Contrary to the hype surrounding data analytics, relatively few organizations have fully embraced the technology, according to a report by the Institute of Management Accountants (IMA), though accountants can play a role in helping companies implement such programs.
According to the report, only 8.5% of the organizations surveyed by the Institute of Management Accountants a year ago have completely implemented their desired leading-edge analytic techniques and technologies. Out of 170 organizations polled, 57.5% are in the process of working on it while 23.4% are only just starting.
Many organizations strongly believe improving their analytical capabilities are key to their future success, either by helping gain a competitive advantage over their rivals (65.7%) or helping maintain their current position in the market (17.2%). Still others were unsure, with 13.6% of the respondents indicating they’re still evaluating the costs and potential benefits, and others expressing more reluctance, with 3.5% of the respondents saying they’re comfortable with the way they are currently doing things.
Relatively few organizations have completed implementation of data analytics technology. Instead they see it as an evolving process or at least they have it on their radar. While approximately 6% of the survey respondents said they weren’t sure of their organizations’ implementation status, none of them indicated implementation of leading-edge analytic techniques was “not in our plans.”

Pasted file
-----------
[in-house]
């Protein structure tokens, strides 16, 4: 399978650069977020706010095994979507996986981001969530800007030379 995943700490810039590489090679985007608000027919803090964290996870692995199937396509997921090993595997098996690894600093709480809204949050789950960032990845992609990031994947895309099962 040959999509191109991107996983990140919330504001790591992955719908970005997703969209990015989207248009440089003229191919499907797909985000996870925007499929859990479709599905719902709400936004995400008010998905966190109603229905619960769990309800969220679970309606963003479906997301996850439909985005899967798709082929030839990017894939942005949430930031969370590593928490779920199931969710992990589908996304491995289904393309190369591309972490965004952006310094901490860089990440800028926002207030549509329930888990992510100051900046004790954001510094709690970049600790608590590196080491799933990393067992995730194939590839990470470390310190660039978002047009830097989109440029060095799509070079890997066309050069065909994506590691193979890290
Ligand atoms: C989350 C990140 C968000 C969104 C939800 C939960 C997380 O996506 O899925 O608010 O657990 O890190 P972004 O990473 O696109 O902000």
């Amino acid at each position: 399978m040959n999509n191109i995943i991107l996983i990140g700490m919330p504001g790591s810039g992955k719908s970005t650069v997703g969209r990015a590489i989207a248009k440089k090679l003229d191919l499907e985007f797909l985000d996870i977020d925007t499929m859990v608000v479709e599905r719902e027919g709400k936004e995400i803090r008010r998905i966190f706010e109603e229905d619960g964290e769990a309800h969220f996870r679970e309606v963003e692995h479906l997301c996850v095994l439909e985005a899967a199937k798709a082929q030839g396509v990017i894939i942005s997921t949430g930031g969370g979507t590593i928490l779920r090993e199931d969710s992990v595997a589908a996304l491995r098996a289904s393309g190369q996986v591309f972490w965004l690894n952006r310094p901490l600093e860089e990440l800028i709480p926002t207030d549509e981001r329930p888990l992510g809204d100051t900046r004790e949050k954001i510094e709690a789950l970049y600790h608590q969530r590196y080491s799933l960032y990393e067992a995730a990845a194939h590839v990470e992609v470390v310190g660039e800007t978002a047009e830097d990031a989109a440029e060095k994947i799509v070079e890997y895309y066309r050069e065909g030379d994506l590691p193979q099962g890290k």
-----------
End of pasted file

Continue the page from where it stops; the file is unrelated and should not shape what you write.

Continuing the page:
Despite dire predictions that data analytics would eliminate many jobs in accounting and finance, most of the executives surveyed seem to think that only a few processes have changed, or are likely to change, because of data analytics use. For more than half the survey respondents, the impact of
"big data" and analytics on the relationship between accounting and finance and the rest of the organization has been relatively positive. In those organizations, finance is now perceived as more of a business partner or business leader than as a threat.
“The ability to make timely decisions to stay ahead of their competition in developing and executing a strategy is what differentiates high-performing companies from others” said IMA vice president of research and policy Raef Lawson, who is also the co-author of the report.
“This lack of agility stems from taking too long to gather data and making data-driven decisions, both of which can be aided with fully-implemented analytic technologies.”
Organizations that are midsized struggled the most when embracing big data and analytics, citing difficulty in strategic decision-making. Strategy formulation was the area seen as most affected by greater use of analytics. Only 7% of companies overall in the survey indicated they are extremely agile at making strategic decisions, while 46% said they are OK at making such decisions.